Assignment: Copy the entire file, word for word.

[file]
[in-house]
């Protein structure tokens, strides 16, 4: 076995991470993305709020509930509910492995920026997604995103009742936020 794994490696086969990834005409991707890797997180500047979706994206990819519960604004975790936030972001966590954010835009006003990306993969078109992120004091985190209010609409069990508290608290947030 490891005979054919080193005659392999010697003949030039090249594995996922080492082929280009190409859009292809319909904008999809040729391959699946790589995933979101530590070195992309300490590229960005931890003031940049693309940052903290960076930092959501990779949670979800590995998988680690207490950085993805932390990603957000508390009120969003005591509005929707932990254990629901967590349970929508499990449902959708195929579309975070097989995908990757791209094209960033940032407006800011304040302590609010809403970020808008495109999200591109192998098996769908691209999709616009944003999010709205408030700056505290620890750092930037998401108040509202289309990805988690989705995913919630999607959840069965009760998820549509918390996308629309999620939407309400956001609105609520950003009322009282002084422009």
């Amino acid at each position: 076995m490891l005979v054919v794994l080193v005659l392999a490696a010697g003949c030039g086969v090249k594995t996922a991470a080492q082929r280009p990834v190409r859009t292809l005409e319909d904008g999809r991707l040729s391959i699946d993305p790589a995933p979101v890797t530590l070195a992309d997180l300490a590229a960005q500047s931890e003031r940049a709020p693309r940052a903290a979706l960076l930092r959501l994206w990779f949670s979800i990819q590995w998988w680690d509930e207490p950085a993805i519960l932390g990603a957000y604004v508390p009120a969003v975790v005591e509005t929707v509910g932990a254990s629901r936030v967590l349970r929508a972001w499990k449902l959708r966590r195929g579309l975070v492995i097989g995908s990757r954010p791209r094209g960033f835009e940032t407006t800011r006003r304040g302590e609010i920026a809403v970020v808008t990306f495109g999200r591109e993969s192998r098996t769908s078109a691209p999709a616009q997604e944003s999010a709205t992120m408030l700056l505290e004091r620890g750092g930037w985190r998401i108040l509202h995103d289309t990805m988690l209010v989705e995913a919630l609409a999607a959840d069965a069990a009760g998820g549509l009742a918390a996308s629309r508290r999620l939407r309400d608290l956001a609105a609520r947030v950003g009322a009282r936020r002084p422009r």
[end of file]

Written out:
[in-house]
């Protein structure tokens, strides 16, 4: 076995991470993305709020509930509910492995920026997604995103009742936020 794994490696086969990834005409991707890797997180500047979706994206990819519960604004975790936030972001966590954010835009006003990306993969078109992120004091985190209010609409069990508290608290947030 490891005979054919080193005659392999010697003949030039090249594995996922080492082929280009190409859009292809319909904008999809040729391959699946790589995933979101530590070195992309300490590229960005931890003031940049693309940052903290960076930092959501990779949670979800590995998988680690207490950085993805932390990603957000508390009120969003005591509005929707932990254990629901967590349970929508499990449902959708195929579309975070097989995908990757791209094209960033940032407006800011304040302590609010809403970020808008495109999200591109192998098996769908691209999709616009944003999010709205408030700056505290620890750092930037998401108040509202289309990805988690989705995913919630999607959840069965009760998820549509918390996308629309999620939407309400956001609105609520950003009322009282002084422009």
């Amino acid at each position: 076995m490891l005979v054919v794994l080193v005659l392999a490696a010697g003949c030039g086969v090249k594995t996922a991470a080492q082929r280009p990834v190409r859009t292809l005409e319909d904008g999809r991707l040729s391959i699946d993305p790589a995933p979101v890797t530590l070195a992309d997180l300490a590229a960005q500047s931890e003031r940049a709020p693309r940052a903290a979706l960076l930092r959501l994206w990779f949670s979800i990819q590995w998988w680690d509930e207490p950085a993805i519960l932390g990603a957000y604004v508390p009120a969003v975790v005591e509005t929707v509910g932990a254990s629901r936030v967590l349970r929508a972001w499990k449902l959708r966590r195929g579309l975070v492995i097989g995908s990757r954010p791209r094209g960033f835009e940032t407006t800011r006003r304040g302590e609010i920026a809403v970020v808008t990306f495109g999200r591109e993969s192998r098996t769908s078109a691209p999709a616009q997604e944003s999010a709205t992120m408030l700056l505290e004091r620890g750092g930037w985190r998401i108040l509202h995103d289309t990805m988690l209010v989705e995913a919630l609409a999607a959840d069965a069990a009760g998820g549509l009742a918390a996308s629309r508290r999620l939407r309400d608290l956001a609105a609520r947030v950003g009322a009282r936020r002084p422009r």